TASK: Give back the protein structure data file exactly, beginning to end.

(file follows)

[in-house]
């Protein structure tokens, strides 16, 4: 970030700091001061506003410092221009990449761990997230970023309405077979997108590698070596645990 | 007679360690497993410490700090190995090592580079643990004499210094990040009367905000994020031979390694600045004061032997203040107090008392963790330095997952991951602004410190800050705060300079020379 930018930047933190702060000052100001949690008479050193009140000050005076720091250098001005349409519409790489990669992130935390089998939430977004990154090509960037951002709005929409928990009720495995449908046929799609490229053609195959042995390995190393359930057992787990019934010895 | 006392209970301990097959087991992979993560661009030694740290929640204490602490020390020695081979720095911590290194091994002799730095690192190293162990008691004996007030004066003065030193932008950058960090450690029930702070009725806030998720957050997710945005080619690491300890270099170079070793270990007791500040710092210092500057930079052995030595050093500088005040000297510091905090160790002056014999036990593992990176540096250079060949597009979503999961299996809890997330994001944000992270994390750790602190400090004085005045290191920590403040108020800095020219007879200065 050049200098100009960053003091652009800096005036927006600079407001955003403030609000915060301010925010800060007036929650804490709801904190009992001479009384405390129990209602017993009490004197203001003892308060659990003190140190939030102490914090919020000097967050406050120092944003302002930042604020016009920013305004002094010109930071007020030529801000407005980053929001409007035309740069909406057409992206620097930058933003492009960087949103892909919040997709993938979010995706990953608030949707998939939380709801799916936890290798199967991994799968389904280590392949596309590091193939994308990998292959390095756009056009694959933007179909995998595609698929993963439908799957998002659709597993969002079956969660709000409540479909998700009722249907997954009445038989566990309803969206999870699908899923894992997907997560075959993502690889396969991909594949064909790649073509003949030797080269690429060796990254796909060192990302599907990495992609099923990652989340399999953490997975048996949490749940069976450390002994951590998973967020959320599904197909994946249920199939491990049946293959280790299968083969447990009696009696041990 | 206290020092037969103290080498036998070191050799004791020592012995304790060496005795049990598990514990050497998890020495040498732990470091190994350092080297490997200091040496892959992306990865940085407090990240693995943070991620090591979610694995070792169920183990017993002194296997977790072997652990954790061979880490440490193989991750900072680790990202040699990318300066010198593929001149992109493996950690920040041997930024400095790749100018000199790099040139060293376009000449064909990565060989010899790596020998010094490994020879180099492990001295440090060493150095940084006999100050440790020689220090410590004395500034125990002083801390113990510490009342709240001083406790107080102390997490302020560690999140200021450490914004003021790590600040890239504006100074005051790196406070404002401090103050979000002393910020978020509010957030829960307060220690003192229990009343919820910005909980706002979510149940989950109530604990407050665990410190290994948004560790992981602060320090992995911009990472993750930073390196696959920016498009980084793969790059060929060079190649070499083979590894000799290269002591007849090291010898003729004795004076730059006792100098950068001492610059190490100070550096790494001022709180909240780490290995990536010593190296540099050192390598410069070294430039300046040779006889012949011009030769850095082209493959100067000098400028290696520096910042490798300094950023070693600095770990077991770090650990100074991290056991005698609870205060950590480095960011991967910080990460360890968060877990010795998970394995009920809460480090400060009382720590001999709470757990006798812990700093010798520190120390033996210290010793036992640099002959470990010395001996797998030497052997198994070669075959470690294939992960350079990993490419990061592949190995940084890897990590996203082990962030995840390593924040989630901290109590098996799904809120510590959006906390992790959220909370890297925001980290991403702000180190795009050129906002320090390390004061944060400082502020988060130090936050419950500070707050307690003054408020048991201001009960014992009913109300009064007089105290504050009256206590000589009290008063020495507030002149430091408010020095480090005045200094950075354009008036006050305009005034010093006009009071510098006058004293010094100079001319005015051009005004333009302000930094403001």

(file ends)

[in-house]
């Protein structure tokens, strides 16, 4: 970030700091001061506003410092221009990449761990997230970023309405077979997108590698070596645990 | 007679360690497993410490700090190995090592580079643990004499210094990040009367905000994020031979390694600045004061032997203040107090008392963790330095997952991951602004410190800050705060300079020379 930018930047933190702060000052100001949690008479050193009140000050005076720091250098001005349409519409790489990669992130935390089998939430977004990154090509960037951002709005929409928990009720495995449908046929799609490229053609195959042995390995190393359930057992787990019934010895 | 006392209970301990097959087991992979993560661009030694740290929640204490602490020390020695081979720095911590290194091994002799730095690192190293162990008691004996007030004066003065030193932008950058960090450690029930702070009725806030998720957050997710945005080619690491300890270099170079070793270990007791500040710092210092500057930079052995030595050093500088005040000297510091905090160790002056014999036990593992990176540096250079060949597009979503999961299996809890997330994001944000992270994390750790602190400090004085005045290191920590403040108020800095020219007879200065 050049200098100009960053003091652009800096005036927006600079407001955003403030609000915060301010925010800060007036929650804490709801904190009992001479009384405390129990209602017993009490004197203001003892308060659990003190140190939030102490914090919020000097967050406050120092944003302002930042604020016009920013305004002094010109930071007020030529801000407005980053929001409007035309740069909406057409992206620097930058933003492009960087949103892909919040997709993938979010995706990953608030949707998939939380709801799916936890290798199967991994799968389904280590392949596309590091193939994308990998292959390095756009056009694959933007179909995998595609698929993963439908799957998002659709597993969002079956969660709000409540479909998700009722249907997954009445038989566990309803969206999870699908899923894992997907997560075959993502690889396969991909594949064909790649073509003949030797080269690429060796990254796909060192990302599907990495992609099923990652989340399999953490997975048996949490749940069976450390002994951590998973967020959320599904197909994946249920199939491990049946293959280790299968083969447990009696009696041990 | 206290020092037969103290080498036998070191050799004791020592012995304790060496005795049990598990514990050497998890020495040498732990470091190994350092080297490997200091040496892959992306990865940085407090990240693995943070991620090591979610694995070792169920183990017993002194296997977790072997652990954790061979880490440490193989991750900072680790990202040699990318300066010198593929001149992109493996950690920040041997930024400095790749100018000199790099040139060293376009000449064909990565060989010899790596020998010094490994020879180099492990001295440090060493150095940084006999100050440790020689220090410590004395500034125990002083801390113990510490009342709240001083406790107080102390997490302020560690999140200021450490914004003021790590600040890239504006100074005051790196406070404002401090103050979000002393910020978020509010957030829960307060220690003192229990009343919820910005909980706002979510149940989950109530604990407050665990410190290994948004560790992981602060320090992995911009990472993750930073390196696959920016498009980084793969790059060929060079190649070499083979590894000799290269002591007849090291010898003729004795004076730059006792100098950068001492610059190490100070550096790494001022709180909240780490290995990536010593190296540099050192390598410069070294430039300046040779006889012949011009030769850095082209493959100067000098400028290696520096910042490798300094950023070693600095770990077991770090650990100074991290056991005698609870205060950590480095960011991967910080990460360890968060877990010795998970394995009920809460480090400060009382720590001999709470757990006798812990700093010798520190120390033996210290010793036992640099002959470990010395001996797998030497052997198994070669075959470690294939992960350079990993490419990061592949190995940084890897990590996203082990962030995840390593924040989630901290109590098996799904809120510590959006906390992790959220909370890297925001980290991403702000180190795009050129906002320090390390004061944060400082502020988060130090936050419950500070707050307690003054408020048991201001009960014992009913109300009064007089105290504050009256206590000589009290008063020495507030002149430091408010020095480090005045200094950075354009008036006050305009005034010093006009009071510098006058004293010094100079001319005015051009005004333009302000930094403001």